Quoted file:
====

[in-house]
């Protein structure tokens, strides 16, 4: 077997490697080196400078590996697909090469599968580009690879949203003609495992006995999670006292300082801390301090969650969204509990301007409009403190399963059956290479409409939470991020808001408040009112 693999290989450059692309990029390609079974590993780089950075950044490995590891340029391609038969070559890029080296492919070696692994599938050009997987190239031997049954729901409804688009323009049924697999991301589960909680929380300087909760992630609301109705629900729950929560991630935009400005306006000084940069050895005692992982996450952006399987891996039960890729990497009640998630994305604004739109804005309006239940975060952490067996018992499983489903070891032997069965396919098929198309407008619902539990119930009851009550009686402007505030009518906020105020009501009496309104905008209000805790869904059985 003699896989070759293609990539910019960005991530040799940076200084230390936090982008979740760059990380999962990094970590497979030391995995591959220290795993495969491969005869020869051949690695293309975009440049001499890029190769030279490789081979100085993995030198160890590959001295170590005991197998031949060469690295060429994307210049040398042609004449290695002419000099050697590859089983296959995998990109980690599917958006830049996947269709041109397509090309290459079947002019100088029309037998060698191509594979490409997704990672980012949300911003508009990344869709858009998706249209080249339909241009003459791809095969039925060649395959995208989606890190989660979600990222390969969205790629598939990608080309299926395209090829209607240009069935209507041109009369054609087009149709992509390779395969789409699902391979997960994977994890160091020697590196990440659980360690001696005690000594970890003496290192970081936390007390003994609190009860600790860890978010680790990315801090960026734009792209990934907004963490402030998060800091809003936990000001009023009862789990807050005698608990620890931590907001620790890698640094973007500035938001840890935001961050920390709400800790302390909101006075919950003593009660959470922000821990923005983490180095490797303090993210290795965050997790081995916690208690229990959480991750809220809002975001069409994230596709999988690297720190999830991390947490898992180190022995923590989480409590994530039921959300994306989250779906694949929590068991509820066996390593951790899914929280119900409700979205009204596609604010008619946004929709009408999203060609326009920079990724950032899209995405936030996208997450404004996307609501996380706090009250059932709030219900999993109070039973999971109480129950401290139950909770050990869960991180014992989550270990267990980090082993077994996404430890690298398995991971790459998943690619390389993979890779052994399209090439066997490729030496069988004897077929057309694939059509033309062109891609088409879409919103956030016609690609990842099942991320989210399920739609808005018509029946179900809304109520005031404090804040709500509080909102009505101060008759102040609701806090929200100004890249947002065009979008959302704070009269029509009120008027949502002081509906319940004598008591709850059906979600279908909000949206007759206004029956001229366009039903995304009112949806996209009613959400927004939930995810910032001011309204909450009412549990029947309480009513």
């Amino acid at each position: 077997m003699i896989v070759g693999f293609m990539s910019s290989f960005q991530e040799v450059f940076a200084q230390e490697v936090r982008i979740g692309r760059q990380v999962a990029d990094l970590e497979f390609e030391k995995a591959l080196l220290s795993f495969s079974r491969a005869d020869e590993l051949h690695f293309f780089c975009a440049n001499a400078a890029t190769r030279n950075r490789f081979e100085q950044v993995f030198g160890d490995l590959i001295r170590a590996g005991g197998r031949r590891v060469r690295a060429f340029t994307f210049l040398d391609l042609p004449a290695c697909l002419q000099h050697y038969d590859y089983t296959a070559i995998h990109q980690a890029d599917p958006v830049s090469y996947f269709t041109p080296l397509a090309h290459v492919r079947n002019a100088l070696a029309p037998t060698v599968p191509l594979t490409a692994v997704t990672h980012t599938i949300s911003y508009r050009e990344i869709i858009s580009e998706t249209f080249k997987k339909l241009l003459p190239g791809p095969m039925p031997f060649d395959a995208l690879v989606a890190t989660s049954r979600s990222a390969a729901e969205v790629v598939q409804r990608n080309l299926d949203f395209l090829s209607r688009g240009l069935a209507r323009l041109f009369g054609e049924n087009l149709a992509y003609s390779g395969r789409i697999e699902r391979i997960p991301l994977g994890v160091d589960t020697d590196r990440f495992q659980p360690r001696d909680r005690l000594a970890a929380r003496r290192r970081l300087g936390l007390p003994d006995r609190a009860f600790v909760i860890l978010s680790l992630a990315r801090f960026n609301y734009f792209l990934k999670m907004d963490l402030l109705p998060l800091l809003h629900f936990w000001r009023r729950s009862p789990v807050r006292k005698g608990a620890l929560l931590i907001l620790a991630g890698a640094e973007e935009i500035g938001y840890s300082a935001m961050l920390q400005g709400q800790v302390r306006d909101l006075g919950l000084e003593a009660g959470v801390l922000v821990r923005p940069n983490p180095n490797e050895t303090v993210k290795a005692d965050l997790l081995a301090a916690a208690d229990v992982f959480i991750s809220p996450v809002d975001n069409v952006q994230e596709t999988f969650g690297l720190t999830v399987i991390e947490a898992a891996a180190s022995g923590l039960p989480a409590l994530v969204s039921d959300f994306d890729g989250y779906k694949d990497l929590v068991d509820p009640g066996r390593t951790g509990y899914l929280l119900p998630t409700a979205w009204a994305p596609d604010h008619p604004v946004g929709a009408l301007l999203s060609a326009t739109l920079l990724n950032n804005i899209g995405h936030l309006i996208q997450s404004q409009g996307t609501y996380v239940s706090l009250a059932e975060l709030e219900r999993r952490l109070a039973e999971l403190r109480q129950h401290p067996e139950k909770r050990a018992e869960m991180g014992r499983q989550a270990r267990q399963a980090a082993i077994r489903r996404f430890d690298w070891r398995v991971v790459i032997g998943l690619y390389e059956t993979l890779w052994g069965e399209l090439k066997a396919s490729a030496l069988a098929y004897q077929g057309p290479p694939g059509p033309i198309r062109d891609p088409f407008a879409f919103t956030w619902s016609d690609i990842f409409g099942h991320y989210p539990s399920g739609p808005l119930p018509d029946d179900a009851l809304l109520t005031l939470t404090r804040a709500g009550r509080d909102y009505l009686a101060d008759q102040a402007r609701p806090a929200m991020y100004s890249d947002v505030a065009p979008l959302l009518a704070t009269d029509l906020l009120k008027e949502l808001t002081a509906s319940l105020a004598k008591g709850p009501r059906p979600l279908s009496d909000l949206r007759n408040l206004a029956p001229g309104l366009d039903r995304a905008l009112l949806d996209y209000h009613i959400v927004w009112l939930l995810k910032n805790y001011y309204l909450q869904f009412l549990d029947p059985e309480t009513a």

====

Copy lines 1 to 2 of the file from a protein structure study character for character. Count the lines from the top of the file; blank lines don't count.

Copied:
[in-house]
């Protein structure tokens, strides 16, 4: 077997490697080196400078590996697909090469599968580009690879949203003609495992006995999670006292300082801390301090969650969204509990301007409009403190399963059956290479409409939470991020808001408040009112 693999290989450059692309990029390609079974590993780089950075950044490995590891340029391609038969070559890029080296492919070696692994599938050009997987190239031997049954729901409804688009323009049924697999991301589960909680929380300087909760992630609301109705629900729950929560991630935009400005306006000084940069050895005692992982996450952006399987891996039960890729990497009640998630994305604004739109804005309006239940975060952490067996018992499983489903070891032997069965396919098929198309407008619902539990119930009851009550009686402007505030009518906020105020009501009496309104905008209000805790869904059985 003699896989070759293609990539910019960005991530040799940076200084230390936090982008979740760059990380999962990094970590497979030391995995591959220290795993495969491969005869020869051949690695293309975009440049001499890029190769030279490789081979100085993995030198160890590959001295170590005991197998031949060469690295060429994307210049040398042609004449290695002419000099050697590859089983296959995998990109980690599917958006830049996947269709041109397509090309290459079947002019100088029309037998060698191509594979490409997704990672980012949300911003508009990344869709858009998706249209080249339909241009003459791809095969039925060649395959995208989606890190989660979600990222390969969205790629598939990608080309299926395209090829209607240009069935209507041109009369054609087009149709992509390779395969789409699902391979997960994977994890160091020697590196990440659980360690001696005690000594970890003496290192970081936390007390003994609190009860600790860890978010680790990315801090960026734009792209990934907004963490402030998060800091809003936990000001009023009862789990807050005698608990620890931590907001620790890698640094973007500035938001840890935001961050920390709400800790302390909101006075919950003593009660959470922000821990923005983490180095490797303090993210290795965050997790081995916690208690229990959480991750809220809002975001069409994230596709999988690297720190999830991390947490898992180190022995923590989480409590994530039921959300994306989250779906694949929590068991509820066996390593951790899914929280119900409700979205009204596609604010008619946004929709009408999203060609326009920079990724950032899209995405936030996208997450404004996307609501996380706090009250059932709030219900999993109070039973999971109480129950401290139950909770050990869960991180014992989550270990267990980090082993077994996404430890690298398995991971790459998943690619390389993979890779052994399209090439066997490729030496069988004897077929057309694939059509033309062109891609088409879409919103956030016609690609990842099942991320989210399920739609808005018509029946179900809304109520005031404090804040709500509080909102009505101060008759102040609701806090929200100004890249947002065009979008959302704070009269029509009120008027949502002081509906319940004598008591709850059906979600279908909000949206007759206004029956001229366009039903995304009112949806996209009613959400927004939930995810910032001011309204909450009412549990029947309480009513």